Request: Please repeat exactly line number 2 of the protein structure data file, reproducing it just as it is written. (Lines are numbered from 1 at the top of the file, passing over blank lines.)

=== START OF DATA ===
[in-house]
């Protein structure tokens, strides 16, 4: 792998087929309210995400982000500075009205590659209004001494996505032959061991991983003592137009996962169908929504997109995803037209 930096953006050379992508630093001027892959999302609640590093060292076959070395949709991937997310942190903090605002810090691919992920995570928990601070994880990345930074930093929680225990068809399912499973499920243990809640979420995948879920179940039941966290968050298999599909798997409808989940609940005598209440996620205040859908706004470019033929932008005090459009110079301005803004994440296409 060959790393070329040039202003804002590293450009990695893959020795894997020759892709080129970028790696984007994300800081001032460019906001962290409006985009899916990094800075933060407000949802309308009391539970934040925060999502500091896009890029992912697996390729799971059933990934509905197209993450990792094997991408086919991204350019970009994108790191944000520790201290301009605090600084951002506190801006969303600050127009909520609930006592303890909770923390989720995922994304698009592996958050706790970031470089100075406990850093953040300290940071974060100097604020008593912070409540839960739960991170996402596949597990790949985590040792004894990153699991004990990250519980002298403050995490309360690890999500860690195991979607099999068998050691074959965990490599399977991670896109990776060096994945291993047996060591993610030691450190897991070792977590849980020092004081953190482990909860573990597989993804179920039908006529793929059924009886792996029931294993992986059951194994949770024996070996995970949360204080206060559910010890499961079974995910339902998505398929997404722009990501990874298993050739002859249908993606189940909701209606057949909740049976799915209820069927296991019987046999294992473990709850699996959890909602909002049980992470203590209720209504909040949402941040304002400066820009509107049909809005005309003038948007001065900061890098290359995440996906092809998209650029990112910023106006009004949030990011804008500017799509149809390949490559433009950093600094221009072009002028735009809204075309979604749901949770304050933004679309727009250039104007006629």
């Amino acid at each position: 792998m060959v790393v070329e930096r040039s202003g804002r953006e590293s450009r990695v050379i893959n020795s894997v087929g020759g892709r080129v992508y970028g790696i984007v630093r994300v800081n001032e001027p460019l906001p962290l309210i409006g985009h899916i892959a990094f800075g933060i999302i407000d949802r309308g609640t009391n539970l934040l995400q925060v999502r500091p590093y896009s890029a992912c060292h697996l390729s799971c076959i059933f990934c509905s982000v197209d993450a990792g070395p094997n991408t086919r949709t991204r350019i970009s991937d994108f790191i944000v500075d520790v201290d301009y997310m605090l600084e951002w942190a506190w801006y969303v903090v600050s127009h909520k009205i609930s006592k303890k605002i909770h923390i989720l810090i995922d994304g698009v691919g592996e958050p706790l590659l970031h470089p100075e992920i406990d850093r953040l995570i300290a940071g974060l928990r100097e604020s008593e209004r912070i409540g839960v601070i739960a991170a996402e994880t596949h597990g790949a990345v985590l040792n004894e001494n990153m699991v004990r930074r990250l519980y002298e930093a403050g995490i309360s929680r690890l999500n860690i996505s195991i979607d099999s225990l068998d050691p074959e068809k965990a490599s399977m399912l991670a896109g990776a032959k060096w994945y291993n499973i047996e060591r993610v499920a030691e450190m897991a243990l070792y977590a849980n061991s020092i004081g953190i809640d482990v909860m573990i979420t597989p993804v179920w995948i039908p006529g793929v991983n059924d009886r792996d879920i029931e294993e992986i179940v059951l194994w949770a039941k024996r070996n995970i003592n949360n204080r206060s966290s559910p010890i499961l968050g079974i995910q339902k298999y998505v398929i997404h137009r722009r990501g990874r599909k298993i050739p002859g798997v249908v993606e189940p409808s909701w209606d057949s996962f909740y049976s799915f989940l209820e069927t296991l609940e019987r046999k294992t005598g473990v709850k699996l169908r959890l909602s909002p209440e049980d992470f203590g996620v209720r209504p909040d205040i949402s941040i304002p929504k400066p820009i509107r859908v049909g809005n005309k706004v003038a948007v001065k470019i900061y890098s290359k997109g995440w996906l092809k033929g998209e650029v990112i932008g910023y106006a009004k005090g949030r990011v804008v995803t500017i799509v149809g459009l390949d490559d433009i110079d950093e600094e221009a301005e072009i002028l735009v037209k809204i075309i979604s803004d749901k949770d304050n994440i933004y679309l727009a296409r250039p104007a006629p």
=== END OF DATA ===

């Protein structure tokens, strides 16, 4: 792998087929309210995400982000500075009205590659209004001494996505032959061991991983003592137009996962169908929504997109995803037209 930096953006050379992508630093001027892959999302609640590093060292076959070395949709991937997310942190903090605002810090691919992920995570928990601070994880990345930074930093929680225990068809399912499973499920243990809640979420995948879920179940039941966290968050298999599909798997409808989940609940005598209440996620205040859908706004470019033929932008005090459009110079301005803004994440296409 060959790393070329040039202003804002590293450009990695893959020795894997020759892709080129970028790696984007994300800081001032460019906001962290409006985009899916990094800075933060407000949802309308009391539970934040925060999502500091896009890029992912697996390729799971059933990934509905197209993450990792094997991408086919991204350019970009994108790191944000520790201290301009605090600084951002506190801006969303600050127009909520609930006592303890909770923390989720995922994304698009592996958050706790970031470089100075406990850093953040300290940071974060100097604020008593912070409540839960739960991170996402596949597990790949985590040792004894990153699991004990990250519980002298403050995490309360690890999500860690195991979607099999068998050691074959965990490599399977991670896109990776060096994945291993047996060591993610030691450190897991070792977590849980020092004081953190482990909860573990597989993804179920039908006529793929059924009886792996029931294993992986059951194994949770024996070996995970949360204080206060559910010890499961079974995910339902998505398929997404722009990501990874298993050739002859249908993606189940909701209606057949909740049976799915209820069927296991019987046999294992473990709850699996959890909602909002049980992470203590209720209504909040949402941040304002400066820009509107049909809005005309003038948007001065900061890098290359995440996906092809998209650029990112910023106006009004949030990011804008500017799509149809390949490559433009950093600094221009072009002028735009809204075309979604749901949770304050933004679309727009250039104007006629």